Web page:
It's hard to believe the next couple years won't portend even more change. For those of us lucky to be working in the radio business during this fork in the road, new heroes, models, and innovations will surface to provide the industry with new potential and hope.
Radio stations will be saying, “Thanks for listening to us – wherever you are, on whatever device you choose, and whenever you like.”
And the industry will be happily providing content on these sources, thankful to be able to participate in the digital wave. As we heard yesterday from management and talent – NBC's Bob Greenblatt and ABC's Jimmy Kimmel – these emerging digital platforms are keeping traditional media alive, vital, and relevant.
Radio will need to get its arms around on-demand, and that's another reason why we're so immersed in the Podcast Movement conference. This year, it takes place in July in Philly. Jacobs Media's “Broadcasters Meet Podcasters” two-day track will focus on how radio execs, producers, and talent can develop successful on-demand strategies.
Next week, we'll release our agenda, chocked full of some of the biggest names in both podcasting and broadcasting.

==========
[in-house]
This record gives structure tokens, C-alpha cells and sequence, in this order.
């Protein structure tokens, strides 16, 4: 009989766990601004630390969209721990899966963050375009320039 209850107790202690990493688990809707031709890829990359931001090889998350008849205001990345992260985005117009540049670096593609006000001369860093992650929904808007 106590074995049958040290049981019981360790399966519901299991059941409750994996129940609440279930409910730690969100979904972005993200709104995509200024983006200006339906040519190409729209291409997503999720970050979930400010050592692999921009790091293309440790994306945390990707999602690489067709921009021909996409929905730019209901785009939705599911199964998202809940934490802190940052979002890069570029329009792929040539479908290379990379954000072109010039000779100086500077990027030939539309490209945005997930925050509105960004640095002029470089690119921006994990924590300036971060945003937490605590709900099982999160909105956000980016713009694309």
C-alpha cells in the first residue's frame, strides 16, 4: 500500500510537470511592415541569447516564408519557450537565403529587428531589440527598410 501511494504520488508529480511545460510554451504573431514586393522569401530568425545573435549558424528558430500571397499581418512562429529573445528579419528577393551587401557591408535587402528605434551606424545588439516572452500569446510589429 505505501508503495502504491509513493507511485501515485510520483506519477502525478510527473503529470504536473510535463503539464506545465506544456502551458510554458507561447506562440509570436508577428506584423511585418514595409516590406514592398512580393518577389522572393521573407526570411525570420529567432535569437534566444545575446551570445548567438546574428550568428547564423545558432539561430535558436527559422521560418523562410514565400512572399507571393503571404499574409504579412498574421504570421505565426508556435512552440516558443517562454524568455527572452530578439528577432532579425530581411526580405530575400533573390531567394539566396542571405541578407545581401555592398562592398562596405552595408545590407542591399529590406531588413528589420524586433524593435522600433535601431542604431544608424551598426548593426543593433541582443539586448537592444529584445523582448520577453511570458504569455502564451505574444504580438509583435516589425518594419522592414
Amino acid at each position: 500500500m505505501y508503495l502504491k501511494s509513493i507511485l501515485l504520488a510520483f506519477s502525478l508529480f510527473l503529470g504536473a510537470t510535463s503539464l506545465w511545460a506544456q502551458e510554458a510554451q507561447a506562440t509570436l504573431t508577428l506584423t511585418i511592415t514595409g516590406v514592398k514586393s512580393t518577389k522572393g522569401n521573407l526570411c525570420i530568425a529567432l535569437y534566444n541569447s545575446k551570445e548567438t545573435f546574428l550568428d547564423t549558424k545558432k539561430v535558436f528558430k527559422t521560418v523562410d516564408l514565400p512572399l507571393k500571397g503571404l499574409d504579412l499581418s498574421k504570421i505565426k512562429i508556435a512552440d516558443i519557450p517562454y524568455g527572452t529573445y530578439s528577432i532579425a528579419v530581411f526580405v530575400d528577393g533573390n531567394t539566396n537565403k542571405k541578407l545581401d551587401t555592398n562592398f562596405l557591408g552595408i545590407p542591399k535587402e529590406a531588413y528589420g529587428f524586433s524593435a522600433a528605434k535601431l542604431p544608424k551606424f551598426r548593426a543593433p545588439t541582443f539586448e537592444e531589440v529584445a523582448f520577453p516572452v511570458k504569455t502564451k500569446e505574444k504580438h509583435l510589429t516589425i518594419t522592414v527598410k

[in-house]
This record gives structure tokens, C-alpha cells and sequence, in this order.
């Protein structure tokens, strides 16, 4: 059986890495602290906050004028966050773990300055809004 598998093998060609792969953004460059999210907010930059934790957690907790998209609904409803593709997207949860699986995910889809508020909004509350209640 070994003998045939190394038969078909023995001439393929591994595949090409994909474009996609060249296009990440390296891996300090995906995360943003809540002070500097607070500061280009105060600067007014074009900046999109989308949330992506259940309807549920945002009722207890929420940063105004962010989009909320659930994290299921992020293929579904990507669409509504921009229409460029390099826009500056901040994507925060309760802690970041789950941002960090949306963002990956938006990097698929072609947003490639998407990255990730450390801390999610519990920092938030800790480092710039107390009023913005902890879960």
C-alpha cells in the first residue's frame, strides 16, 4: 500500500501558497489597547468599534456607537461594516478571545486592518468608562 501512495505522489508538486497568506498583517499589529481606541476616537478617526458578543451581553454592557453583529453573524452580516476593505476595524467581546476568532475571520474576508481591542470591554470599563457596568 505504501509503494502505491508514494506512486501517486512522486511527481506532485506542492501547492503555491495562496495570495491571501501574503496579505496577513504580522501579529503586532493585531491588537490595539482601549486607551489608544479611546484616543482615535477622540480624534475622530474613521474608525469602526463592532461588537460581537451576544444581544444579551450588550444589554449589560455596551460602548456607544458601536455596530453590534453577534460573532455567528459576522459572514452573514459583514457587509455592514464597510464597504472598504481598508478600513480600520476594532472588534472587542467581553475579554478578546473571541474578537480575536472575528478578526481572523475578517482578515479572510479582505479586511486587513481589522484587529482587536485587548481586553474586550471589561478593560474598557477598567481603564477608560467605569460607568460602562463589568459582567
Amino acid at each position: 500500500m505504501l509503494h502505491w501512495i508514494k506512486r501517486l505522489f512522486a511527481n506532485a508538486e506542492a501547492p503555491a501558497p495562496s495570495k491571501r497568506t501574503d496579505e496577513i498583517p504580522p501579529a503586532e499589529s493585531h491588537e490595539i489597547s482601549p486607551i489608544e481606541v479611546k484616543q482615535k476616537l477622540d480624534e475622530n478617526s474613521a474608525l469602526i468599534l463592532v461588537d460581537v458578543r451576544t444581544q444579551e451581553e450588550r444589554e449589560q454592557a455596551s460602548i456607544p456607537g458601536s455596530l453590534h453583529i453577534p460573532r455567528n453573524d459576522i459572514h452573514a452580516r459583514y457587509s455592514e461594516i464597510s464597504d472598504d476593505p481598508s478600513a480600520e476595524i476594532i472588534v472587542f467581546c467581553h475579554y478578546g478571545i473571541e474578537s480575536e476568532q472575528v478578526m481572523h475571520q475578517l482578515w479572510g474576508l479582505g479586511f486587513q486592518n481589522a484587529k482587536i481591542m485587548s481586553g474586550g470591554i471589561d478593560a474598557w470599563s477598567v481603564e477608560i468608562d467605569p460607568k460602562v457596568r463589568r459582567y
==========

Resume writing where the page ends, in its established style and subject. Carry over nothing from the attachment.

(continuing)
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Darren Moss says
A great read Fred and definitely reflective of what I see.
Both my teenage children don’t own AM/FM radios – everything they consume is online and usually via an app on their mobiles. I think that is changing to where they don’t really want to install any more apps just to watch or hear something.
I like the Jimmy Kimmel article – he really is in touch with how the audience consumes his content, with offline/podcast consumers on the grow. It makes sense for a late night show since not everyone can sit up until midnight for a laugh, and now they don’t have to.
Fred Jacobs says
Darren, thanks. It is so much about convenience, choice, and personalization. It’s happening slower and it’s a bit more clunky in radio. But it’s happening. Thanks for the comment.
David Manzi says
I don’t disagree with this but I think overlooked is the reason radio is not consumed the same way TV is–which also has to do with radio’s strength.